Van is introduced by her childhood friend to a couple whose child seems to be a peer of Earn and Van’s daughter. When the couple shows a more apparent interest in Earn than her in regards to their current career, Van grows somewhat distraught and tells her friend, “I don’t know why you have to introduce me as Lottie’s mom. You know my first name. That’s not all that I’m gonna be for the rest of my life, is Lottie’s mom.” Her friend then drives the conversation towards matters pertaining to race, and this triggers Van. When she notices her cellphone is missing, Van is lauded as the festival’s victim of the traditional demon thief.

While searching for her phone on the streets with a crowd of festival attendees, she has a conversation with the bartender about her relationship with Earn. She says that they’re not exactly dating and that “there are always complications. He then tells her, “You should start a relationship with yourself if you really want to learn to love someone.” When she asks if he believes that “love can die,” he says that “everything dies, but at least you lived through it.” Van strays away from the crowd to urinate. When she finishes, the demon thief sneaks up from behind and scares her. She throws a punch and knocks it out. Her phone buzzes with vibrations, and she finds it only to see a text message from Earn saying, “We should talk.”

She meets with Earn and they talk about what they want in their relationship. She tells him that this is not a trap nor is it bullshit, then proceeds to tell him, “I want to be in a committed relationship where I’m valued as a human being and not as an accessory that you can fuck.” Earn then responds by saying that he does not know what he wants in their relationship but knows that it tends to be working fine. They speak briefly on wasted time then settle the score over a rematch of ping-pong. Van says if she wins, Earn will only have to see her if it is for their daughter or money.

The episode ends with Earn dropping Van back at her home, implying that she may have won the rematch.


So far, this season’s episode of Atlanta is one of the more serious ones than it is funny. In a way, it mirrors the first season’s sixth episode titled Value, which focuses more on Van than the male characters. She wants to be respected as a woman and as an individual aside from being Earn’s partner and mother to their daughter Lottie.

In addition, Helen reminds its viewers that love is not so easily manipulated and that–as Van says–there are always complications when it comes to relationships. Earn needs to appreciate Van more and be comfortable in any situation he comes across.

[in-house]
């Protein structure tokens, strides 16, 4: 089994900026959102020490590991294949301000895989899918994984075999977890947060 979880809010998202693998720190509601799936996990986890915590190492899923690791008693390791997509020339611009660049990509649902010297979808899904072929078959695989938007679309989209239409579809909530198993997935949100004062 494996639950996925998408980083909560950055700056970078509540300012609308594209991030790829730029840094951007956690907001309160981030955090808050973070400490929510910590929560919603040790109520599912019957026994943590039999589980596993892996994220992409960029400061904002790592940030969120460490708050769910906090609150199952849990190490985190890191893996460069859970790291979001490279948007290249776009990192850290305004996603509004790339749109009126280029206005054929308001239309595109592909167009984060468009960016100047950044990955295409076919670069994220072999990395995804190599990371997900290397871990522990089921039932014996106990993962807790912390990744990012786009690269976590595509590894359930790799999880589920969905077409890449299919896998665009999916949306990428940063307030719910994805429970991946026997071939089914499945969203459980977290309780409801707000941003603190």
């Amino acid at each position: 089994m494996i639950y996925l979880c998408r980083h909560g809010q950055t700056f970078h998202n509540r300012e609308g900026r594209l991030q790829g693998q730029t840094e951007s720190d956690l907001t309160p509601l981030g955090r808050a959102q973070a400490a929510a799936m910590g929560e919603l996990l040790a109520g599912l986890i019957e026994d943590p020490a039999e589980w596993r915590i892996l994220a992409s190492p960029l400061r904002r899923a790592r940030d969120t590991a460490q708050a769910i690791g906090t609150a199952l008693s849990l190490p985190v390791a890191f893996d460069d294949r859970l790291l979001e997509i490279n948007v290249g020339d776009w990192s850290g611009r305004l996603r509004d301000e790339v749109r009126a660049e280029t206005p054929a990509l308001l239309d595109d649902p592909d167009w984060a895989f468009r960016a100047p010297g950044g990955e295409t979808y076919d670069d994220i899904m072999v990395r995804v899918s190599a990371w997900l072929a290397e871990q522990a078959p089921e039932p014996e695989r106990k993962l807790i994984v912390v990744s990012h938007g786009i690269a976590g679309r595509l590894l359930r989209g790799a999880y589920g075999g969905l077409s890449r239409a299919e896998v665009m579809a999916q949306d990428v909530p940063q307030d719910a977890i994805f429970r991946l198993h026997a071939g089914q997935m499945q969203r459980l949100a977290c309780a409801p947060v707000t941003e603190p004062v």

Overall, this episode of Robbin’ Season may be one of the more meaningful episodes of Atlanta as it teaches individuals about how to deal with relationships and that people need to be happy with themselves before being happy with others. They cannot be defined by the people they are with–that is, who they are dating or who they are related to–as is the case with Van. Helen definitely deserves some praise if not any awards in the near-future.


What did you think? What was your favorite part of the episode? Let me know! For more Donald Glover and Atlantarelated news and reviews, stay tuned for more articles. If you like my writing, check out my works with Geek Motivation. They’re pretty dope. You can find also them on Twitter (@GeekMotivation) and Instagram (@geekmotivation).

Atlanta S02E03: Money Bag Shawty – Recap & Review

Don’t go out spending money using hundred-dollar bills. Here is a review of Atlanta’s Robbin’ Season‘s third episode titled Monday Bag Shawty, directed by Hiro Murai and written by Stephen Glover.

Warning: Spoilers ahead!

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Plot Summary

The episode starts with a Caucasian mother going on a rant about rap music on social media while her daughter is sitting in the corner.

At a bar place, Alfred “Al / Paper Boi” Miles, his cousin Earnest “Earn” Marks, and Darius are taking a round of shots. An employee serves them a free round and recognizes Al for his rap music. Earn comments how this would never happen to him because he gets “stunted on.”

Earn’s girlfriend Vanessa “Van” Keefer comes home and gives him his mail. He opens up an envelope to find a check. He shows this to her, to which she replies, “You’re gonna get us robbed.”